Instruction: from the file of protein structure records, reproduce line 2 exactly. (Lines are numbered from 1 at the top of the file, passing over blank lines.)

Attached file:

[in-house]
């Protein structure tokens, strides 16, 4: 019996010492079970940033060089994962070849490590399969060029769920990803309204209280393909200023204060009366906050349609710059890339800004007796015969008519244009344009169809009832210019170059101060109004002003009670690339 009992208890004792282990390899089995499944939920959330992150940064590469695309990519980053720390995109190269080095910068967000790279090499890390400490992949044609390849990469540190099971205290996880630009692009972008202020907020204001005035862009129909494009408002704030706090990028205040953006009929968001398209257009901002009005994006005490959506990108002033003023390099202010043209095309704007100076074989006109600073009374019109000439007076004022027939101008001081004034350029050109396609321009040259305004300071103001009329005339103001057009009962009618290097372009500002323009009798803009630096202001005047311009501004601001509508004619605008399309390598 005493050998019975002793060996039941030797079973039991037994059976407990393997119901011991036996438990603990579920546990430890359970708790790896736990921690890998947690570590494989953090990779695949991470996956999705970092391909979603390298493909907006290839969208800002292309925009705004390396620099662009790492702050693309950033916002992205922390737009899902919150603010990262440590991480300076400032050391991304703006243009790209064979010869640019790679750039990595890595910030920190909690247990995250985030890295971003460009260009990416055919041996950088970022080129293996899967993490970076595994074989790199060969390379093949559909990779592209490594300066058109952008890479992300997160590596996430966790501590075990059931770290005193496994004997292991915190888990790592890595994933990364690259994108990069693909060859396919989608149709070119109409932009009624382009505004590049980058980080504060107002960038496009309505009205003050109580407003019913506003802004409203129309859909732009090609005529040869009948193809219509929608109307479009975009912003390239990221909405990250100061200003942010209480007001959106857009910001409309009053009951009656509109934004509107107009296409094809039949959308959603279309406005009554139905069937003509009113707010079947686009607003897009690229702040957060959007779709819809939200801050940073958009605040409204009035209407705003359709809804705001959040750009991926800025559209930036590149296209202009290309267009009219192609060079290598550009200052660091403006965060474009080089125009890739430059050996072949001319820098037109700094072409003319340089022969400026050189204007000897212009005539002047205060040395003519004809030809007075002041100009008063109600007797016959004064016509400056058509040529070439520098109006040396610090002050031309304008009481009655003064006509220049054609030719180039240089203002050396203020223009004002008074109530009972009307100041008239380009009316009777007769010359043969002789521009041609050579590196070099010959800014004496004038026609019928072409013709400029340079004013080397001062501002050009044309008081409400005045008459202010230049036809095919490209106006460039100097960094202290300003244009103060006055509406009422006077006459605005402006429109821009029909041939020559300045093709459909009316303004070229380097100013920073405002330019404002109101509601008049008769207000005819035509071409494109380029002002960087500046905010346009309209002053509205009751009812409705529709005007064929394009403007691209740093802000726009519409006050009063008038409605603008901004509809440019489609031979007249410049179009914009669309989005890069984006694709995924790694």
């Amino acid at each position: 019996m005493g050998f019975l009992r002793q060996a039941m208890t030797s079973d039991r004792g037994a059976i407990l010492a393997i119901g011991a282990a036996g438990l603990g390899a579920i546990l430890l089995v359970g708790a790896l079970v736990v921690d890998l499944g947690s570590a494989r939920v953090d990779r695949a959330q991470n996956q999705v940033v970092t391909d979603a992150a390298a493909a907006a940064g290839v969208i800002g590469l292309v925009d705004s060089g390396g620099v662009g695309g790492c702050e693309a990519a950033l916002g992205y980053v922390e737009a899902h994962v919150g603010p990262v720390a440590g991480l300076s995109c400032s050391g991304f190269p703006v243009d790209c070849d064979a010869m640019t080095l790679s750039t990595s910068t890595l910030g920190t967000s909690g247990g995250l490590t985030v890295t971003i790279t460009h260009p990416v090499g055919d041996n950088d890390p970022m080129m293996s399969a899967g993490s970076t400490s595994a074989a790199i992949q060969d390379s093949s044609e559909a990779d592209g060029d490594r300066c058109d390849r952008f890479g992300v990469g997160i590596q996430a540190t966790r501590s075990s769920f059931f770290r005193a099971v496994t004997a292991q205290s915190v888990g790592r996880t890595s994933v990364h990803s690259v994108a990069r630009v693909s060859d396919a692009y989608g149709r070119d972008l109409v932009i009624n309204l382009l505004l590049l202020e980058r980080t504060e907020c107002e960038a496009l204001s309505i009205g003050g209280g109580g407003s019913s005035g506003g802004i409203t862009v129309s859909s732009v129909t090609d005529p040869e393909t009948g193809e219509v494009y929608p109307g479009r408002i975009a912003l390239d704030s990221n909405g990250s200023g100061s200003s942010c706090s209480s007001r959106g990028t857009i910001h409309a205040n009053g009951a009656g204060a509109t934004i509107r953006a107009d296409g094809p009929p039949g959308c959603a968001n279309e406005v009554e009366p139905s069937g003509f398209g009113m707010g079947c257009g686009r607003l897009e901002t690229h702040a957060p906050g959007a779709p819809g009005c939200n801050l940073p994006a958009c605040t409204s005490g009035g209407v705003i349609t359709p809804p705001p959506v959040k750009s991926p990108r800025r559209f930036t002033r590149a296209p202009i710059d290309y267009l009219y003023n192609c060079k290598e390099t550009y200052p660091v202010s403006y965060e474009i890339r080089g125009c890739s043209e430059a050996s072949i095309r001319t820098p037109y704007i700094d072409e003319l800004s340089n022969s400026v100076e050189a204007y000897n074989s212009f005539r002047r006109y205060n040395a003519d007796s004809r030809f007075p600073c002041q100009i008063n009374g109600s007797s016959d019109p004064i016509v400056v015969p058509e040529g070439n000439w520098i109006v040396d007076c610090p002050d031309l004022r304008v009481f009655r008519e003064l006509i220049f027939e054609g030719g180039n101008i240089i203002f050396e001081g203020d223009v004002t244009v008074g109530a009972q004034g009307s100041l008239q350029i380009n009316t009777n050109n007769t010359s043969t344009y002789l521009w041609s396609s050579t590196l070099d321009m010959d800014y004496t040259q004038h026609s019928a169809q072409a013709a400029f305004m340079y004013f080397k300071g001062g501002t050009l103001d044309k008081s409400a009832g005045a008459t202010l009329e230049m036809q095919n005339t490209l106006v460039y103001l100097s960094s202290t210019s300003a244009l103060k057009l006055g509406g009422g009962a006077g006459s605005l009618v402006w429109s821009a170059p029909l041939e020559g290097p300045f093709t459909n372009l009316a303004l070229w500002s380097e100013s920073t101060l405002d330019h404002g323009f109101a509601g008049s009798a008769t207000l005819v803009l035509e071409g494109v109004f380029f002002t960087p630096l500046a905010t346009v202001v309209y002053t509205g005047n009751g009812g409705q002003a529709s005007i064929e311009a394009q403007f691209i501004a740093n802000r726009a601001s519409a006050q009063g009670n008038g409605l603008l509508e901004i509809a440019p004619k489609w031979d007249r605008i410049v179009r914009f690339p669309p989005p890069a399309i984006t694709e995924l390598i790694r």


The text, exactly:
């Protein structure tokens, strides 16, 4: 019996010492079970940033060089994962070849490590399969060029769920990803309204209280393909200023204060009366906050349609710059890339800004007796015969008519244009344009169809009832210019170059101060109004002003009670690339 009992208890004792282990390899089995499944939920959330992150940064590469695309990519980053720390995109190269080095910068967000790279090499890390400490992949044609390849990469540190099971205290996880630009692009972008202020907020204001005035862009129909494009408002704030706090990028205040953006009929968001398209257009901002009005994006005490959506990108002033003023390099202010043209095309704007100076074989006109600073009374019109000439007076004022027939101008001081004034350029050109396609321009040259305004300071103001009329005339103001057009009962009618290097372009500002323009009798803009630096202001005047311009501004601001509508004619605008399309390598 005493050998019975002793060996039941030797079973039991037994059976407990393997119901011991036996438990603990579920546990430890359970708790790896736990921690890998947690570590494989953090990779695949991470996956999705970092391909979603390298493909907006290839969208800002292309925009705004390396620099662009790492702050693309950033916002992205922390737009899902919150603010990262440590991480300076400032050391991304703006243009790209064979010869640019790679750039990595890595910030920190909690247990995250985030890295971003460009260009990416055919041996950088970022080129293996899967993490970076595994074989790199060969390379093949559909990779592209490594300066058109952008890479992300997160590596996430966790501590075990059931770290005193496994004997292991915190888990790592890595994933990364690259994108990069693909060859396919989608149709070119109409932009009624382009505004590049980058980080504060107002960038496009309505009205003050109580407003019913506003802004409203129309859909732009090609005529040869009948193809219509929608109307479009975009912003390239990221909405990250100061200003942010209480007001959106857009910001409309009053009951009656509109934004509107107009296409094809039949959308959603279309406005009554139905069937003509009113707010079947686009607003897009690229702040957060959007779709819809939200801050940073958009605040409204009035209407705003359709809804705001959040750009991926800025559209930036590149296209202009290309267009009219192609060079290598550009200052660091403006965060474009080089125009890739430059050996072949001319820098037109700094072409003319340089022969400026050189204007000897212009005539002047205060040395003519004809030809007075002041100009008063109600007797016959004064016509400056058509040529070439520098109006040396610090002050031309304008009481009655003064006509220049054609030719180039240089203002050396203020223009004002008074109530009972009307100041008239380009009316009777007769010359043969002789521009041609050579590196070099010959800014004496004038026609019928072409013709400029340079004013080397001062501002050009044309008081409400005045008459202010230049036809095919490209106006460039100097960094202290300003244009103060006055509406009422006077006459605005402006429109821009029909041939020559300045093709459909009316303004070229380097100013920073405002330019404002109101509601008049008769207000005819035509071409494109380029002002960087500046905010346009309209002053509205009751009812409705529709005007064929394009403007691209740093802000726009519409006050009063008038409605603008901004509809440019489609031979007249410049179009914009669309989005890069984006694709995924790694």